Yes, the Magnificat is a song of praise.  And there’s reason to rejoice. But the Magnificat is also song of protest—which is also a reason to rejoice.  Mary’s response of praise boldly declares what the birth of Jesus meant for her and for her world, especially the wealthy, the proud, and the powerful. It’s right there in the song.  His birth signals God’s grand reversal, it announces the great undoing, the falling and rising of many.  The halls of power, the kingdoms and governments and economic systems of this earth should tremble at his coming.  His birth puts the prevailing ways of the world on edge.  For, as Mary sang, he will scatter the proud, he will bring down the powerful from their thrones, and lift up the lowly—the lowly that have been put down, pressed down to the bottom by society by those at the top; God will fill the hungry with good things, and will send the rich away empty, disappointed (Luke 1:51-53).  The word for rich in the Magnificat is a form of the Greek verb plouteo, meaning, “to be very rich.”  It’s the root from which we get the word plutocracy, a form of oligarchy, meaning a society ruled or controlled by a small minority of its wealthiest citizens.  So, we could say, Jesus will send the plutocrats away empty.

This—all of this—is why Mary’s rejoicing, because this one, this Jesus, this Yeshua, whose name means “Yahweh saves” will save us from all that binds and enslaves us—not by taking us out of the world and bringing us to heaven. This child will save us from the power of sin and all that separates us from God, our neighbor and ourselves; he will release us, liberate us from all that oppresses and dehumanizes us, everything that causes us to be fearful and anxious—here, now, in this life, where we live.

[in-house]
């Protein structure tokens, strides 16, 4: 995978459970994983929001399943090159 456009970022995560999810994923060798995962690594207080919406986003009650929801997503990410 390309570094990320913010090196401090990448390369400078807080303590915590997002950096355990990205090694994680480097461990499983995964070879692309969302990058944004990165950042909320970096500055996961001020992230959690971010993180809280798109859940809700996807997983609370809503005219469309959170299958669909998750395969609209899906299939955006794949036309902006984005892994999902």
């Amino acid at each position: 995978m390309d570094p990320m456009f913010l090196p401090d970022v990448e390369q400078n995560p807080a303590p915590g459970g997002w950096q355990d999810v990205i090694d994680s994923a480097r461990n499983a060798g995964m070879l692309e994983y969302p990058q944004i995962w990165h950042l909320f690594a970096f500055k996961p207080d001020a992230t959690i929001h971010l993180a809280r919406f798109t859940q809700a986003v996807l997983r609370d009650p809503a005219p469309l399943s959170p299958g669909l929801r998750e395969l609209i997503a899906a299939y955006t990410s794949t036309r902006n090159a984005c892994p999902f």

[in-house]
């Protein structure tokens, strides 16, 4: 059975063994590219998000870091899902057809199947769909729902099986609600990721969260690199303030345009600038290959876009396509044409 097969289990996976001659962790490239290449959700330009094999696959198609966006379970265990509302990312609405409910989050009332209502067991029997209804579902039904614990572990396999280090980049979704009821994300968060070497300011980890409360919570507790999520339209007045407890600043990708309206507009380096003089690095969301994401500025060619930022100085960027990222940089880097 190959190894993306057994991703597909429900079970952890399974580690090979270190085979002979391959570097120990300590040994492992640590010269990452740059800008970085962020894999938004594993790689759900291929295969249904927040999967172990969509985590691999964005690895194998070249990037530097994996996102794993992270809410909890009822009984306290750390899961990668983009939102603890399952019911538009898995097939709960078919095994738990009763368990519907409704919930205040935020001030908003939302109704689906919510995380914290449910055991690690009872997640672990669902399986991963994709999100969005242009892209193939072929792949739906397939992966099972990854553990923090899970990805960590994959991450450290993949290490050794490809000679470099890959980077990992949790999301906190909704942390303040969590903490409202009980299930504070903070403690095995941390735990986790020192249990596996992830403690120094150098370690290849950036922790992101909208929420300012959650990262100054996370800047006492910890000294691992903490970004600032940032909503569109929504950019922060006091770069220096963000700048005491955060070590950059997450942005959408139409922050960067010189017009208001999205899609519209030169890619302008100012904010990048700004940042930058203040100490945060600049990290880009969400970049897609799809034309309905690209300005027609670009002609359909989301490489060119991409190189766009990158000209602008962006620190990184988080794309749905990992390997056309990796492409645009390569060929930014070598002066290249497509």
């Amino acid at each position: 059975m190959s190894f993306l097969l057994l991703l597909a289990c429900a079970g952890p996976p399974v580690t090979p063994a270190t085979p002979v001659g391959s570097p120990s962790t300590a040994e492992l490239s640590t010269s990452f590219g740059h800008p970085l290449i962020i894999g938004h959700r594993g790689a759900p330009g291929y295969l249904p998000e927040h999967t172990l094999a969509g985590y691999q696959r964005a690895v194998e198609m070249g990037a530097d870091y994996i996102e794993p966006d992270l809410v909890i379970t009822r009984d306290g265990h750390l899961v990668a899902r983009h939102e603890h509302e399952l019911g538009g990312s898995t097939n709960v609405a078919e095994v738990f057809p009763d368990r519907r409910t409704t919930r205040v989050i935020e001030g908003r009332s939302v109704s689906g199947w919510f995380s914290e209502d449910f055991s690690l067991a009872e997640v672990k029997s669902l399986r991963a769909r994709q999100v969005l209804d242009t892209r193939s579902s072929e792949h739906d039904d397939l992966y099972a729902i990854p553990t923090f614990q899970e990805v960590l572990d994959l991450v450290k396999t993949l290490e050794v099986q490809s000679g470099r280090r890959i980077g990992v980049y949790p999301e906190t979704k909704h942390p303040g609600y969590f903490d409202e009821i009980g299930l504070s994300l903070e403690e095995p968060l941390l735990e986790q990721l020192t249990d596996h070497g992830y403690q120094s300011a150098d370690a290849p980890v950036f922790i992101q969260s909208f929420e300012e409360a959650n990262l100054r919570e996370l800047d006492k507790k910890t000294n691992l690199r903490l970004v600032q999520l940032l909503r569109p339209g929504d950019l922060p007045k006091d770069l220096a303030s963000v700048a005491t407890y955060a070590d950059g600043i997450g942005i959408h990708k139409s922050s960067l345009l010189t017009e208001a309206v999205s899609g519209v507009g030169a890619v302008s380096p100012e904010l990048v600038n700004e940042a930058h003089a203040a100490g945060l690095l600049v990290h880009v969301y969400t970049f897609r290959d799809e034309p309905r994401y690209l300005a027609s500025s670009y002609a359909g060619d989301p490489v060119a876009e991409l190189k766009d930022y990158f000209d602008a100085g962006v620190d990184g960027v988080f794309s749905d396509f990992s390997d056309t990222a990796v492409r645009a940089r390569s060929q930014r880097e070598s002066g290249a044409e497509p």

This is what his birth means for us.  And, this means that when we say, “Merry Christmas,” this greeting, which contains a variety of meanings and wishes, should at the very least include the wish that someone experience in their own life what the birth of Jesus meant to Mary, the turning of the world. 

We need to remember why Mary is singing. The contemporary hymn setting of the Magnificat, Canticle of the Turning, which we sang at the beginning of Advent, captures the full meaning his birth, the meaning of the turn:[2]

My soul cries out with a joyful shout
that the God of my heart is great,
And my spirit sings of the wondrous things
that you bring to the one who waits.
You fixed your sight on the servant's plight,
and my weakness you did not spurn,
So from east to west shall my name be blest.
Could the world be about to turn?

My heart shall sing of the day you bring. 
Let the fires of your justice burn. 
Wipe away all tears, for the dawn draws near,
and the world is about to turn.

From the halls of power to the fortress tower,
not a stone will be left on stone. 
Let the king beware for your justice tears
every tyrant from his throne. 
The hungry poor shall weep no more,
for the food they can never earn; there are tables spread;
every mouth be fed, for the world is about to turn: 
My heart shall sing of the day you bring. 
Let the fires of your justice burn. 
Wipe away all tears,
for the dawn draws near,
and the world is about to turn.

Here on the threshold of the turning, Mary invites us to sing.  
May her song be our song.  

Merry Christmas!

Image: George de La Tour (1593-1652), The Newborn Christ.

[1] Rev. Dr. Frank Jehle, from his Advent sermon/Weihnachtspost, 2017.
[2] Roy Cooney, Canticle of the Turning, set to the tune STAR OF THE COUNTY DOWN.